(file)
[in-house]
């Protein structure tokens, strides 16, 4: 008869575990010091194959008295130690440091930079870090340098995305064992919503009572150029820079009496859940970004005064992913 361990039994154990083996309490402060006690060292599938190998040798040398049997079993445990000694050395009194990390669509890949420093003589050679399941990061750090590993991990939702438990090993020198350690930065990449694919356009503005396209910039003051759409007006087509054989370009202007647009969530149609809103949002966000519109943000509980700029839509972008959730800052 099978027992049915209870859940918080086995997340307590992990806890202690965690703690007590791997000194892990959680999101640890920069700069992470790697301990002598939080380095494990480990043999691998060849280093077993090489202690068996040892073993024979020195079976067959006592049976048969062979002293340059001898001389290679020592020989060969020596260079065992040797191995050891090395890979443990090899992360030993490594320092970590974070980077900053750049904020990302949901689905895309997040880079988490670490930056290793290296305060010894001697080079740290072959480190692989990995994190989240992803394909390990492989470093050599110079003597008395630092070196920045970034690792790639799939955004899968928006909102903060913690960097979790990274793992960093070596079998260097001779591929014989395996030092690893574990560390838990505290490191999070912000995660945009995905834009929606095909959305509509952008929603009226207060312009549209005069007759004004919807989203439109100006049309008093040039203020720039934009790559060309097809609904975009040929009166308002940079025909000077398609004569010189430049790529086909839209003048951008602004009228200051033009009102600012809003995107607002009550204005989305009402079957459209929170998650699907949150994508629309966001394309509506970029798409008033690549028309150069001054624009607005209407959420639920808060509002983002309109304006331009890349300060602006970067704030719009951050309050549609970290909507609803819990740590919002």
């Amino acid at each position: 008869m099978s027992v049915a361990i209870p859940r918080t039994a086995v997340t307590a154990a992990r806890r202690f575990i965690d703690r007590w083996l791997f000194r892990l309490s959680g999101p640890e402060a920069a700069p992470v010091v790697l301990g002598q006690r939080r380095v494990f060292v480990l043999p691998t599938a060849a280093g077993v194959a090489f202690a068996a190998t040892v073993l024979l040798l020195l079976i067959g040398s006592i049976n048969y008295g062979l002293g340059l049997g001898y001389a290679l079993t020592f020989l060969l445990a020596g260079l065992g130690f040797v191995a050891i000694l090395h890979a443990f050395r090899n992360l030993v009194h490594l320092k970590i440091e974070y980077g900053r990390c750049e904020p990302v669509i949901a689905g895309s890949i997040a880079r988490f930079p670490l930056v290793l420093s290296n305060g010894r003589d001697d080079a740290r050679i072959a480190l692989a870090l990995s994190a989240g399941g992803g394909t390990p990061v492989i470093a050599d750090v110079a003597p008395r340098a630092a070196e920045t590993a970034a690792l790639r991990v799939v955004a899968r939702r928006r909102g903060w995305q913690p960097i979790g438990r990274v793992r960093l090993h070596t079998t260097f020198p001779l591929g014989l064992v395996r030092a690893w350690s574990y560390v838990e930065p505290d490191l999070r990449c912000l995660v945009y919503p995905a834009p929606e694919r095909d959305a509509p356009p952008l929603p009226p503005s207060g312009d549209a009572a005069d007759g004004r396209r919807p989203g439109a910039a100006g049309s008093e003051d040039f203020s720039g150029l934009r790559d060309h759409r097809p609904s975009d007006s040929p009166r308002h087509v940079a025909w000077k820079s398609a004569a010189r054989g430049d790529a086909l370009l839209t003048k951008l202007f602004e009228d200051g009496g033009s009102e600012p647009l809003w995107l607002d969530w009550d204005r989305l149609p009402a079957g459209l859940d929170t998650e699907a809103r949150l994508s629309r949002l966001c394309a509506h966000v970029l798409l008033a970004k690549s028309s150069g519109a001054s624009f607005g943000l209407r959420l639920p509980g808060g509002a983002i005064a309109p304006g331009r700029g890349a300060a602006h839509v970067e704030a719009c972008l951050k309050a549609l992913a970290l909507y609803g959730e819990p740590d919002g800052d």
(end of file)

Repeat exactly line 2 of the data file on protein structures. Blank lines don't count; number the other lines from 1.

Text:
């Protein structure tokens, strides 16, 4: 008869575990010091194959008295130690440091930079870090340098995305064992919503009572150029820079009496859940970004005064992913 361990039994154990083996309490402060006690060292599938190998040798040398049997079993445990000694050395009194990390669509890949420093003589050679399941990061750090590993991990939702438990090993020198350690930065990449694919356009503005396209910039003051759409007006087509054989370009202007647009969530149609809103949002966000519109943000509980700029839509972008959730800052 099978027992049915209870859940918080086995997340307590992990806890202690965690703690007590791997000194892990959680999101640890920069700069992470790697301990002598939080380095494990480990043999691998060849280093077993090489202690068996040892073993024979020195079976067959006592049976048969062979002293340059001898001389290679020592020989060969020596260079065992040797191995050891090395890979443990090899992360030993490594320092970590974070980077900053750049904020990302949901689905895309997040880079988490670490930056290793290296305060010894001697080079740290072959480190692989990995994190989240992803394909390990492989470093050599110079003597008395630092070196920045970034690792790639799939955004899968928006909102903060913690960097979790990274793992960093070596079998260097001779591929014989395996030092690893574990560390838990505290490191999070912000995660945009995905834009929606095909959305509509952008929603009226207060312009549209005069007759004004919807989203439109100006049309008093040039203020720039934009790559060309097809609904975009040929009166308002940079025909000077398609004569010189430049790529086909839209003048951008602004009228200051033009009102600012809003995107607002009550204005989305009402079957459209929170998650699907949150994508629309966001394309509506970029798409008033690549028309150069001054624009607005209407959420639920808060509002983002309109304006331009890349300060602006970067704030719009951050309050549609970290909507609803819990740590919002």